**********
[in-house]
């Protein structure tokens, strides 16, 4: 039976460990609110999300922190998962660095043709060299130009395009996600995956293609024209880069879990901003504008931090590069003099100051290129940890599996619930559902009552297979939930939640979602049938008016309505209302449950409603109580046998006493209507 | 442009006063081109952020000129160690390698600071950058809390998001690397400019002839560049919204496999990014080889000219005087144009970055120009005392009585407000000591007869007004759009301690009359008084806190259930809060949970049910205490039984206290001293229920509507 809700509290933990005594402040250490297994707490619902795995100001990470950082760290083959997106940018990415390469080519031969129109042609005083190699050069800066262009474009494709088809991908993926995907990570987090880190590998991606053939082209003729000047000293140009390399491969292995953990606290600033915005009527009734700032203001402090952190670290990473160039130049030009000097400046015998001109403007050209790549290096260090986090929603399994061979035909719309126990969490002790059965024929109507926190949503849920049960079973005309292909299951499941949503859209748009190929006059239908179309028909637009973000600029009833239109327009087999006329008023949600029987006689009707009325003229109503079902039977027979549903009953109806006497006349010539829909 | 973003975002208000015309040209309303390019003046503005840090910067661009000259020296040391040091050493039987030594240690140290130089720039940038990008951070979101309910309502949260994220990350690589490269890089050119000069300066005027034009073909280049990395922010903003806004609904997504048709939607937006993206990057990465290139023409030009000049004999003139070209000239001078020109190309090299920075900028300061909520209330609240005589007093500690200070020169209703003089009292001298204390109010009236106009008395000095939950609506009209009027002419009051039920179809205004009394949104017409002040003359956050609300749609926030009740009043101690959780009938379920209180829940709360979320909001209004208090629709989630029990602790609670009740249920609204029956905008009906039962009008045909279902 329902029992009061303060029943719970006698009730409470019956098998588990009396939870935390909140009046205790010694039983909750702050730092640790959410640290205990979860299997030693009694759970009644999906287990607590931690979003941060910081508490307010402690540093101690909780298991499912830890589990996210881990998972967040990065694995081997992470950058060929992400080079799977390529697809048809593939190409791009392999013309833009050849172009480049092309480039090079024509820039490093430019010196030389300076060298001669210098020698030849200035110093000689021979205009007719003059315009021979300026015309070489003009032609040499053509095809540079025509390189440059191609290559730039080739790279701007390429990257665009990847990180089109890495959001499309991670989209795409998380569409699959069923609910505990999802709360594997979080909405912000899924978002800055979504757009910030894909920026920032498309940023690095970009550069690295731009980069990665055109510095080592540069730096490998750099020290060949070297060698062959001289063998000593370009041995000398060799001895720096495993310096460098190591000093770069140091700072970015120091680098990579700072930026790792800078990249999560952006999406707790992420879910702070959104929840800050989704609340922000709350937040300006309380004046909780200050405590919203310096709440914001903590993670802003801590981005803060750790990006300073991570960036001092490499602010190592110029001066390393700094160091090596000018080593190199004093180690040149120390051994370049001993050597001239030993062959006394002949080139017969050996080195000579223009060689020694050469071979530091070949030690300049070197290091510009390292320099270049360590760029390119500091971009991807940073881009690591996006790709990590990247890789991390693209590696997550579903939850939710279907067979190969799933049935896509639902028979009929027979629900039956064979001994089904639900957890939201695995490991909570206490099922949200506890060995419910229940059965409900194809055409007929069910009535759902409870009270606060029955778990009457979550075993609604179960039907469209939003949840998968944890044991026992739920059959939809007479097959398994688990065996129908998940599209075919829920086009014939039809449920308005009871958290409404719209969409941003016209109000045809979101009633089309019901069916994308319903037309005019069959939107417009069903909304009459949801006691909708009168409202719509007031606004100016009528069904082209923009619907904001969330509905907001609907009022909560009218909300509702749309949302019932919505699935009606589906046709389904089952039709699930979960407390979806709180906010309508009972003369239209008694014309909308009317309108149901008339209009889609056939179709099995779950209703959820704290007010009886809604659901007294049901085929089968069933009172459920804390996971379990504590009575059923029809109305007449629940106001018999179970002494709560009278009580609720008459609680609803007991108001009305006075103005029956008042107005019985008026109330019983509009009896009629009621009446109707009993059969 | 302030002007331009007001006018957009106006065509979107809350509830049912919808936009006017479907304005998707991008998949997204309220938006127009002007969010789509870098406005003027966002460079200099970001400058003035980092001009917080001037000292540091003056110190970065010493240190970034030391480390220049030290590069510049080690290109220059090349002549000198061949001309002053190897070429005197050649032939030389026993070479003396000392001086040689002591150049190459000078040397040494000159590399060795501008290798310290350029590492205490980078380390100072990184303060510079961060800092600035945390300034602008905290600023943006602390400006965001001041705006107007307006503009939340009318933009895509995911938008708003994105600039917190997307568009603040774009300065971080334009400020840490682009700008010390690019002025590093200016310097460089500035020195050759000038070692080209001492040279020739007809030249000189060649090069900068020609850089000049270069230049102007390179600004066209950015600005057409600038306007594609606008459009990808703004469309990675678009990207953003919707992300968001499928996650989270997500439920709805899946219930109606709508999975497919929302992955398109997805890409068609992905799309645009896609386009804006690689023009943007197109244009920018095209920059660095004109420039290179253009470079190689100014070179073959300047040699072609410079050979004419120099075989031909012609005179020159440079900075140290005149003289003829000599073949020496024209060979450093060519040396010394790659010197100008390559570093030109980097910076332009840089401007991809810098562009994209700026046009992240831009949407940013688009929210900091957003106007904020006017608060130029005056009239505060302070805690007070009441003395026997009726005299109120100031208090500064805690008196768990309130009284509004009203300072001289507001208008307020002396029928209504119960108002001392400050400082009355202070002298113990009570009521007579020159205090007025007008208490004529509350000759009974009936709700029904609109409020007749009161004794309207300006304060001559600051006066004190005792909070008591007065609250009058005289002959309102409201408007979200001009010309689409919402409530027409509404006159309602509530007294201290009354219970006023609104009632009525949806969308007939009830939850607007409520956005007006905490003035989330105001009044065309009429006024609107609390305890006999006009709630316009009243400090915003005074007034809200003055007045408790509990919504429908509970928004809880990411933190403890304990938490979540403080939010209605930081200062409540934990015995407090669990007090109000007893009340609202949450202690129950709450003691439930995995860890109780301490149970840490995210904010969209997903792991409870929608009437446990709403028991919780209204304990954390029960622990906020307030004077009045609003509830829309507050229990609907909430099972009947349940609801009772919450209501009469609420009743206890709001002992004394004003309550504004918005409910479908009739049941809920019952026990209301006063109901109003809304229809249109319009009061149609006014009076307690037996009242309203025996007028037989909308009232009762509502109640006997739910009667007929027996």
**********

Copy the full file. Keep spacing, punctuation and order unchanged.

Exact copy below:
[in-house]
């Protein structure tokens, strides 16, 4: 039976460990609110999300922190998962660095043709060299130009395009996600995956293609024209880069879990901003504008931090590069003099100051290129940890599996619930559902009552297979939930939640979602049938008016309505209302449950409603109580046998006493209507 | 442009006063081109952020000129160690390698600071950058809390998001690397400019002839560049919204496999990014080889000219005087144009970055120009005392009585407000000591007869007004759009301690009359008084806190259930809060949970049910205490039984206290001293229920509507 809700509290933990005594402040250490297994707490619902795995100001990470950082760290083959997106940018990415390469080519031969129109042609005083190699050069800066262009474009494709088809991908993926995907990570987090880190590998991606053939082209003729000047000293140009390399491969292995953990606290600033915005009527009734700032203001402090952190670290990473160039130049030009000097400046015998001109403007050209790549290096260090986090929603399994061979035909719309126990969490002790059965024929109507926190949503849920049960079973005309292909299951499941949503859209748009190929006059239908179309028909637009973000600029009833239109327009087999006329008023949600029987006689009707009325003229109503079902039977027979549903009953109806006497006349010539829909 | 973003975002208000015309040209309303390019003046503005840090910067661009000259020296040391040091050493039987030594240690140290130089720039940038990008951070979101309910309502949260994220990350690589490269890089050119000069300066005027034009073909280049990395922010903003806004609904997504048709939607937006993206990057990465290139023409030009000049004999003139070209000239001078020109190309090299920075900028300061909520209330609240005589007093500690200070020169209703003089009292001298204390109010009236106009008395000095939950609506009209009027002419009051039920179809205004009394949104017409002040003359956050609300749609926030009740009043101690959780009938379920209180829940709360979320909001209004208090629709989630029990602790609670009740249920609204029956905008009906039962009008045909279902 329902029992009061303060029943719970006698009730409470019956098998588990009396939870935390909140009046205790010694039983909750702050730092640790959410640290205990979860299997030693009694759970009644999906287990607590931690979003941060910081508490307010402690540093101690909780298991499912830890589990996210881990998972967040990065694995081997992470950058060929992400080079799977390529697809048809593939190409791009392999013309833009050849172009480049092309480039090079024509820039490093430019010196030389300076060298001669210098020698030849200035110093000689021979205009007719003059315009021979300026015309070489003009032609040499053509095809540079025509390189440059191609290559730039080739790279701007390429990257665009990847990180089109890495959001499309991670989209795409998380569409699959069923609910505990999802709360594997979080909405912000899924978002800055979504757009910030894909920026920032498309940023690095970009550069690295731009980069990665055109510095080592540069730096490998750099020290060949070297060698062959001289063998000593370009041995000398060799001895720096495993310096460098190591000093770069140091700072970015120091680098990579700072930026790792800078990249999560952006999406707790992420879910702070959104929840800050989704609340922000709350937040300006309380004046909780200050405590919203310096709440914001903590993670802003801590981005803060750790990006300073991570960036001092490499602010190592110029001066390393700094160091090596000018080593190199004093180690040149120390051994370049001993050597001239030993062959006394002949080139017969050996080195000579223009060689020694050469071979530091070949030690300049070197290091510009390292320099270049360590760029390119500091971009991807940073881009690591996006790709990590990247890789991390693209590696997550579903939850939710279907067979190969799933049935896509639902028979009929027979629900039956064979001994089904639900957890939201695995490991909570206490099922949200506890060995419910229940059965409900194809055409007929069910009535759902409870009270606060029955778990009457979550075993609604179960039907469209939003949840998968944890044991026992739920059959939809007479097959398994688990065996129908998940599209075919829920086009014939039809449920308005009871958290409404719209969409941003016209109000045809979101009633089309019901069916994308319903037309005019069959939107417009069903909304009459949801006691909708009168409202719509007031606004100016009528069904082209923009619907904001969330509905907001609907009022909560009218909300509702749309949302019932919505699935009606589906046709389904089952039709699930979960407390979806709180906010309508009972003369239209008694014309909308009317309108149901008339209009889609056939179709099995779950209703959820704290007010009886809604659901007294049901085929089968069933009172459920804390996971379990504590009575059923029809109305007449629940106001018999179970002494709560009278009580609720008459609680609803007991108001009305006075103005029956008042107005019985008026109330019983509009009896009629009621009446109707009993059969 | 302030002007331009007001006018957009106006065509979107809350509830049912919808936009006017479907304005998707991008998949997204309220938006127009002007969010789509870098406005003027966002460079200099970001400058003035980092001009917080001037000292540091003056110190970065010493240190970034030391480390220049030290590069510049080690290109220059090349002549000198061949001309002053190897070429005197050649032939030389026993070479003396000392001086040689002591150049190459000078040397040494000159590399060795501008290798310290350029590492205490980078380390100072990184303060510079961060800092600035945390300034602008905290600023943006602390400006965001001041705006107007307006503009939340009318933009895509995911938008708003994105600039917190997307568009603040774009300065971080334009400020840490682009700008010390690019002025590093200016310097460089500035020195050759000038070692080209001492040279020739007809030249000189060649090069900068020609850089000049270069230049102007390179600004066209950015600005057409600038306007594609606008459009990808703004469309990675678009990207953003919707992300968001499928996650989270997500439920709805899946219930109606709508999975497919929302992955398109997805890409068609992905799309645009896609386009804006690689023009943007197109244009920018095209920059660095004109420039290179253009470079190689100014070179073959300047040699072609410079050979004419120099075989031909012609005179020159440079900075140290005149003289003829000599073949020496024209060979450093060519040396010394790659010197100008390559570093030109980097910076332009840089401007991809810098562009994209700026046009992240831009949407940013688009929210900091957003106007904020006017608060130029005056009239505060302070805690007070009441003395026997009726005299109120100031208090500064805690008196768990309130009284509004009203300072001289507001208008307020002396029928209504119960108002001392400050400082009355202070002298113990009570009521007579020159205090007025007008208490004529509350000759009974009936709700029904609109409020007749009161004794309207300006304060001559600051006066004190005792909070008591007065609250009058005289002959309102409201408007979200001009010309689409919402409530027409509404006159309602509530007294201290009354219970006023609104009632009525949806969308007939009830939850607007409520956005007006905490003035989330105001009044065309009429006024609107609390305890006999006009709630316009009243400090915003005074007034809200003055007045408790509990919504429908509970928004809880990411933190403890304990938490979540403080939010209605930081200062409540934990015995407090669990007090109000007893009340609202949450202690129950709450003691439930995995860890109780301490149970840490995210904010969209997903792991409870929608009437446990709403028991919780209204304990954390029960622990906020307030004077009045609003509830829309507050229990609907909430099972009947349940609801009772919450209501009469609420009743206890709001002992004394004003309550504004918005409910479908009739049941809920019952026990209301006063109901109003809304229809249109319009009061149609006014009076307690037996009242309203025996007028037989909308009232009762509502109640006997739910009667007929027996």